There are various different types of heat exchangers available such as:

  • Shell and tube heat exchanger
  • Plate heat exchanger
  • Adiabatic wheel heat exchanger
  • Plate fin heat exchanger
  • Fluid heat exchangers
  • Waste heat recovery units
  • Dynamic scraped surface heat exchanger
  • Phase-change heat exchangers

For the purpose of this report we will be concentrating specifically on the shell and tube type of heat exchanger.

7.1 Shell and Tube Heat Exchanger

The shell and tube heat exchanger is the most common type of heat exchanger used in the process industry. It consists of a bundle of tubes which are contained within very large diameter pipe called a shell. The two streams are separated by having one fluid flow inside the tube and the other flow outside. Heat is transferred across the tubes from the hot stream to the cold stream. Again there are various different types of shell and tube heat exchangers available, some of which are detailed below:

7.1.1 Concentric Tube Heat Exchanger

This is the most basic type of shell and tube heat exchanger and consists of an inner tube surrounded by and outer tube.

Flow if the hot and cold streams can be either co-current (in the same direction) or counter-current (opposite direction). This type of heat exchanger is often used at the lab scale or pilot scale of the process industry. Baffles are sometimes placed in the inner tube to encourage turbulence which in turn increases the inner heat transfer co-efficient (h) and hence the overall transfer coefficient (U) and hence the rate of heat transfer (Q).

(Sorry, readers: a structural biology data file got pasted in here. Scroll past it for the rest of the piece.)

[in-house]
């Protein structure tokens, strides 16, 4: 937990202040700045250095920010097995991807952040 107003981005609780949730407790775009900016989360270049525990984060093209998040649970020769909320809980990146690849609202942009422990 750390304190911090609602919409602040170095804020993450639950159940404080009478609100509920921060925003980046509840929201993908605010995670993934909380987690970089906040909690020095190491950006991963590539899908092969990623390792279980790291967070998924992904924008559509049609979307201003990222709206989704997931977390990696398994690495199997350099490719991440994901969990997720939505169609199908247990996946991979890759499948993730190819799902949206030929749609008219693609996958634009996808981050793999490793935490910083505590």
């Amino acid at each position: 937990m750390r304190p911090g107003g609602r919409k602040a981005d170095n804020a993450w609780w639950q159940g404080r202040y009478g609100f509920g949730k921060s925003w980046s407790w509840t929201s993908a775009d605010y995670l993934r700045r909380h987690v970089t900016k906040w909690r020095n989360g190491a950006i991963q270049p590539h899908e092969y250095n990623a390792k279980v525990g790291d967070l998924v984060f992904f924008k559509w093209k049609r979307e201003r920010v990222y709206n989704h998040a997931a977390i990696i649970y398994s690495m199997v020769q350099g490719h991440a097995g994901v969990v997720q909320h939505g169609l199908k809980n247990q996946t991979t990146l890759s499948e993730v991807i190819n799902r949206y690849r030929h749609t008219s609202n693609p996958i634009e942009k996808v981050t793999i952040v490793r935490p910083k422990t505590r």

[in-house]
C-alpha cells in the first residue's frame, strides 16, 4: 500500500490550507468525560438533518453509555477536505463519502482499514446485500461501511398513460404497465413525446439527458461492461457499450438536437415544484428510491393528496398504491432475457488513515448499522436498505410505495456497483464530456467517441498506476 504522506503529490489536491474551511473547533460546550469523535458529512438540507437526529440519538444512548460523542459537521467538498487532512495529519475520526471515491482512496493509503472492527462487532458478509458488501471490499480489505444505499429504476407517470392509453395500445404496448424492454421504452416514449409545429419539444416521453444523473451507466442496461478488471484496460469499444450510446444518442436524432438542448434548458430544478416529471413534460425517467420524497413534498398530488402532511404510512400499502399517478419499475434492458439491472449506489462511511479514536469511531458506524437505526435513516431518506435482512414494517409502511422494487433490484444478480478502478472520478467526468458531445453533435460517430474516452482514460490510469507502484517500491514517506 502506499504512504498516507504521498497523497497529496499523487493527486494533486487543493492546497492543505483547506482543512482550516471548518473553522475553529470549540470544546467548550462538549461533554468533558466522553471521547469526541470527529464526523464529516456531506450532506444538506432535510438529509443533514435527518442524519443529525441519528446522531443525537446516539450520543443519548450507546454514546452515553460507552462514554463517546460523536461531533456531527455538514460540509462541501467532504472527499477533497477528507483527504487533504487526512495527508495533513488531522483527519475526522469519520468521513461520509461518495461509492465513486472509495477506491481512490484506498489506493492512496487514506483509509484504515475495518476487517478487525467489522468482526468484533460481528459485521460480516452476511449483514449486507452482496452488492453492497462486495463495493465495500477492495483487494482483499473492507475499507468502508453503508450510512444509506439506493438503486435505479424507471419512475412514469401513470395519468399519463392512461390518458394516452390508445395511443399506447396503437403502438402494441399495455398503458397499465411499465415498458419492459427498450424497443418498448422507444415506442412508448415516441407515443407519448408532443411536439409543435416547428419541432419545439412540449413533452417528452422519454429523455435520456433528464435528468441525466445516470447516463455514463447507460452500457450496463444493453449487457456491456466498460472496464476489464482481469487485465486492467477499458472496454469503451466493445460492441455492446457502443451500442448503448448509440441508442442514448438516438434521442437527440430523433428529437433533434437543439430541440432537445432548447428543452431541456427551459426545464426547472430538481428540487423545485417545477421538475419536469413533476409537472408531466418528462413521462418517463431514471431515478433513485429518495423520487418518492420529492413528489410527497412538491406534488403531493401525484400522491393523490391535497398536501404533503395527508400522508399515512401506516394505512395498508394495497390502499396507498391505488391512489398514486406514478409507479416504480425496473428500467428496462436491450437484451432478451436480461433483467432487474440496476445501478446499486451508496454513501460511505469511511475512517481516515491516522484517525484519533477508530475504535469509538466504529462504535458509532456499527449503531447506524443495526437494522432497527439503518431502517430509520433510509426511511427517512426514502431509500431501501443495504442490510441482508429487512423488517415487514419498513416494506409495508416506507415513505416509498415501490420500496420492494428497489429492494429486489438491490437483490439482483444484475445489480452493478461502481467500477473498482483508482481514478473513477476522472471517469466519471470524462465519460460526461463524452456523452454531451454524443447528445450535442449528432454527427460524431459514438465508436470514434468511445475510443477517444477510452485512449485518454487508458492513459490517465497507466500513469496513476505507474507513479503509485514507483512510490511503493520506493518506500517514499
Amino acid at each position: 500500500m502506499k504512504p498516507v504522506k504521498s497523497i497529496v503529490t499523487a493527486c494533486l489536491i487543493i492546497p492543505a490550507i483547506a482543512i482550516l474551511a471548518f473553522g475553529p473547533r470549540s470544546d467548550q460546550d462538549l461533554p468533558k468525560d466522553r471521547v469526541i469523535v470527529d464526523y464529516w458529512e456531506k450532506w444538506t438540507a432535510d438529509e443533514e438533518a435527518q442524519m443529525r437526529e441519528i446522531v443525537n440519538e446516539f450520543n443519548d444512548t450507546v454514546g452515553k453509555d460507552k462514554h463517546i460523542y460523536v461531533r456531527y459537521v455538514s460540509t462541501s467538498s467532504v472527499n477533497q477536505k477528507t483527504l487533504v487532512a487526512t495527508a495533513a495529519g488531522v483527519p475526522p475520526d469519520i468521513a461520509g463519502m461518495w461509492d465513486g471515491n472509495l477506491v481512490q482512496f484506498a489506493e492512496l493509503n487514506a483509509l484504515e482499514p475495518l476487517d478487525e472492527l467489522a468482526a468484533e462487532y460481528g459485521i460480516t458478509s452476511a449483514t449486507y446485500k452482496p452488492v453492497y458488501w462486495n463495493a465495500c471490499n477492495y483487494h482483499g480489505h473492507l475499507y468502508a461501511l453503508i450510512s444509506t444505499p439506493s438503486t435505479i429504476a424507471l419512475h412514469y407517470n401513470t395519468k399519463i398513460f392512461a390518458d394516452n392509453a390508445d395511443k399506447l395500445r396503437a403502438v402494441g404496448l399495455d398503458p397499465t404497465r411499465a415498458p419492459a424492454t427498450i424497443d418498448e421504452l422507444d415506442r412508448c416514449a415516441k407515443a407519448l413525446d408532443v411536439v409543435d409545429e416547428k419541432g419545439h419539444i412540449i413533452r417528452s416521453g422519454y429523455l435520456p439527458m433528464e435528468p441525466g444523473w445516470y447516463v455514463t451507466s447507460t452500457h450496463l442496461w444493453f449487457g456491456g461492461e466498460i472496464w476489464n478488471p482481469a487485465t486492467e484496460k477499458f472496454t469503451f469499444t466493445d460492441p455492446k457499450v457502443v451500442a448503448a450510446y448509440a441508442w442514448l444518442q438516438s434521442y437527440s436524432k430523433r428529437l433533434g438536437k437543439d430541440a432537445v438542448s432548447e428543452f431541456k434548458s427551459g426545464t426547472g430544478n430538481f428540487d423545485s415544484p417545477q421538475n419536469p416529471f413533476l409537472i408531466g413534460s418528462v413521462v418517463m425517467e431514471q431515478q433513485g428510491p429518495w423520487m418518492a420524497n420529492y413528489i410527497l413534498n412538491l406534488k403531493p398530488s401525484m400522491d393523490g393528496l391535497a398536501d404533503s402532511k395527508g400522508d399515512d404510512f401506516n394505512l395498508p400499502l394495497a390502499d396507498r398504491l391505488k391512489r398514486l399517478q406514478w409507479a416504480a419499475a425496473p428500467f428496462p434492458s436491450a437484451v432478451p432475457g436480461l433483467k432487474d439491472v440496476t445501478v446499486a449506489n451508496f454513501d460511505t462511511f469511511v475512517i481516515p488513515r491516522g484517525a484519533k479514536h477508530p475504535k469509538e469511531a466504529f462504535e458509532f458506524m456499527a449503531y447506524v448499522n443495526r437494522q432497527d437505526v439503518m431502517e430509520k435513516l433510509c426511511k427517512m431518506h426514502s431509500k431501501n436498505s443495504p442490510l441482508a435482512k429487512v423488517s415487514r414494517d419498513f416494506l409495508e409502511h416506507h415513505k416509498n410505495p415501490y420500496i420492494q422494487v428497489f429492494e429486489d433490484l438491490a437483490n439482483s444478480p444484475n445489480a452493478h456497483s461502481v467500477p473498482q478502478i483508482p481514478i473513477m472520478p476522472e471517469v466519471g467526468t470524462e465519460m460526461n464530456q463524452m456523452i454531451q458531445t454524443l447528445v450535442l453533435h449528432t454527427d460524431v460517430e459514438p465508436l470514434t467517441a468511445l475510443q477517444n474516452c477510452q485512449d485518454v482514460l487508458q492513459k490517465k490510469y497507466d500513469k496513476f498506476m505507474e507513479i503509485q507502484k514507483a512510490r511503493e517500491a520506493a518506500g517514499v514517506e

7.1.2 Multiple Tube Heat Exchanger

This type of heat exchanger consists of multiple inner tubes which are surrounded by and outer tubes. The multiple tube heat exchangers can be single pass or multiple pass. In a single pass heat exchanger the fluids will only flow past each other once ie: the fluid will flow in one end and out the other end. In a multiple pass heat exchanger, in order to increase the surface area for convection relative to the fluid volume, the heat exchanger is designed with "U Tubes". The fluid inside the tubes flows in and out at the same end of the exchanger. This causes the fluid to flow co-current in one region and counter-current in the other. This type of heat exchanger is called a 1-2 pass heat exchanger. This indicates that the shell side fluid passes through the unit just once and the tube side passes through the unit twice.

There are many different variations available, such as 1-2, 1-4, 1-6 etc.. and 2-4, 2-6, 2-8 etc... The number of shell side passes is always listed first.